Invasive zebra mussels found in pet shops nationwide
Zebra mussels, those invaders that have wreaked havoc on the Great Lakes, have found a new way to further their damaging spread: pet shops.
A citizen's report of an invasive zebra mussel found in an aquarium moss package from a Seattle pet store prompted a U.S. Geological Survey expert on invasive aquatic species to trigger nationwide alerts. That has led to the discovery of the destructive shellfish in pet stores in at least 21 states, from Alaska to Florida and including Michigan.
A Seattle pet shop employee on Feb. 25 reported finding an invasive zebra mussel in an ornamental aquarium moss ball. Moss balls are ornamental plants imported from the Ukraine that are often added to aquariums.
USGS fisheries biologist Wesley Daniel learned about the finding March 2. Daniel coordinates the agency's Nonindigenous Aquatic Species Database, which tracks sightings of about 1,270 nonnative aquatic plants and animals nationwide, including zebra mussels.
Daniel immediately notified the aquatic invasive species coordinator for Washington state and contacted invasive species managers at the USGS and U.S. Fish and Wildlife Service. He then visited a pet store in Gainesville, Florida, and found a zebra mussel in a moss ball there. At that point, he and other experts realized the issue was extensive. Zebra mussels have since been found in moss balls in Alaska, California, Colorado, Florida, Georgia, Iowa, Massachusetts, Michigan, Montana, Nebraska, Nevada, New Mexico, North Dakota, Oklahoma, Oregon, Tennessee, Vermont, Virginia, Wisconsin, Washington and Wyoming.
"The issue is that somebody who purchased the moss ball and then disposed of them could end up introducing zebra mussels into an environment where they weren't present before," he said. "We've been working with many agencies on boat inspections and gear inspections, but this was not a pathway we'd been aware of until now."
Almost three decades after being discovered in Lake St. Clair, likely arriving in the ballast water of freighters that traveled through eastern Europe, zebra and closely related quagga mussels can now be abundantly found in each of the Great Lakes and most major river systems in the eastern U.S. Though only about the size of a dime, the mussels reproduce quickly, eat voraciously and clump together, clinging to almost anything in the water.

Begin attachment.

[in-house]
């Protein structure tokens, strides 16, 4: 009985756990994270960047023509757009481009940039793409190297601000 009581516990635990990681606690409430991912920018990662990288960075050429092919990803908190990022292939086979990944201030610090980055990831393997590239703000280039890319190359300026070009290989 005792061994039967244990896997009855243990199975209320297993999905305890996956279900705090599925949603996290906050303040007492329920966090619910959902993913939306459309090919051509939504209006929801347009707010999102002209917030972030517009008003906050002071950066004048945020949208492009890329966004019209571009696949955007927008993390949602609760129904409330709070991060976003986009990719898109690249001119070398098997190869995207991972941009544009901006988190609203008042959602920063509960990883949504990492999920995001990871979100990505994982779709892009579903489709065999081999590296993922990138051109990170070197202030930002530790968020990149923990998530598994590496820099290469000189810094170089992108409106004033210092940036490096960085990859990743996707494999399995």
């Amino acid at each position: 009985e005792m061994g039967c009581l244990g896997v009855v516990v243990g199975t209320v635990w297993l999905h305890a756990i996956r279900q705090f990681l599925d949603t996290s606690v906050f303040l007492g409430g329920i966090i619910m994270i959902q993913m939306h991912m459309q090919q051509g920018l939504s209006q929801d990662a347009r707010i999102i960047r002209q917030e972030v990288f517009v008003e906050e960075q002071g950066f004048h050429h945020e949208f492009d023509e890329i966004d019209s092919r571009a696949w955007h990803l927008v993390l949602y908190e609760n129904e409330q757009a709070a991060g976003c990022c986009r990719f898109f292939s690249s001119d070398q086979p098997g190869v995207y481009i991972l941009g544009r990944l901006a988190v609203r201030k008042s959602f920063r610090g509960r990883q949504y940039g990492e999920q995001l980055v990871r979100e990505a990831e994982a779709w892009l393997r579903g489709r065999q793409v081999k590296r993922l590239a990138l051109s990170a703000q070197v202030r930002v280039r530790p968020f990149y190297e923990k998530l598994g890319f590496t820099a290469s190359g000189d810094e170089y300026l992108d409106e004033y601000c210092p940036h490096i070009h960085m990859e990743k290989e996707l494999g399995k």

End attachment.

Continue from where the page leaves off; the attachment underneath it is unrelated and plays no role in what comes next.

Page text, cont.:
Zebra mussel encrusted clams that were pulled from the Huron River near the Portage Lake Dam in Dexter Township, Mich.
They have all but crowded out native clam species and have disrupted the base of the aquatic food chain—vacuuming up the tiniest plants and animals upon which aquatic insects and small fish feed. Those, in turn, are eaten by the large game fish that create a multibillion-dollar fishing tourism industry in Michigan. Zebra and quagga mussels also cost industries, businesses and communities $5 billion between 1993 and 1999 by clogging water intake pipes, according to congressional research, with $3.1 billion of that cost coming from the power industry alone.
Federal agencies, states, and the pet store industry are working together to remove the moss balls from pet store shelves nationwide. They have also drawn up instructions for people who bought the moss balls or have them in aquariums to carefully decontaminate them, destroying any zebra mussels and larvae they contain using one of these methods: freezing them for at least 24 hours, placing them in boiling water for at least 1 minute, placing them in diluted chlorine bleach, or submerging them in undiluted white vinegar for at least 20 minutes. The decontamination instructions were developed by the U.S. Fish and Wildlife Service, the USGS and representatives of the pet industry.
"I think this was a great test of the rapid-response network that we have been building," Daniel said. "In two days, we had a coordinated state, federal and industry response."
The USGS is also studying potential methods to help control zebra mussels that are already established in the environment, such as low-dose copper applications, carbon dioxide and microparticle delivery of toxicants.
To report a suspected sighting of a zebra mussel or another non-indigenous aquatic plant or animal, go to nas.er.usgs.gov/SightingReport.aspx.
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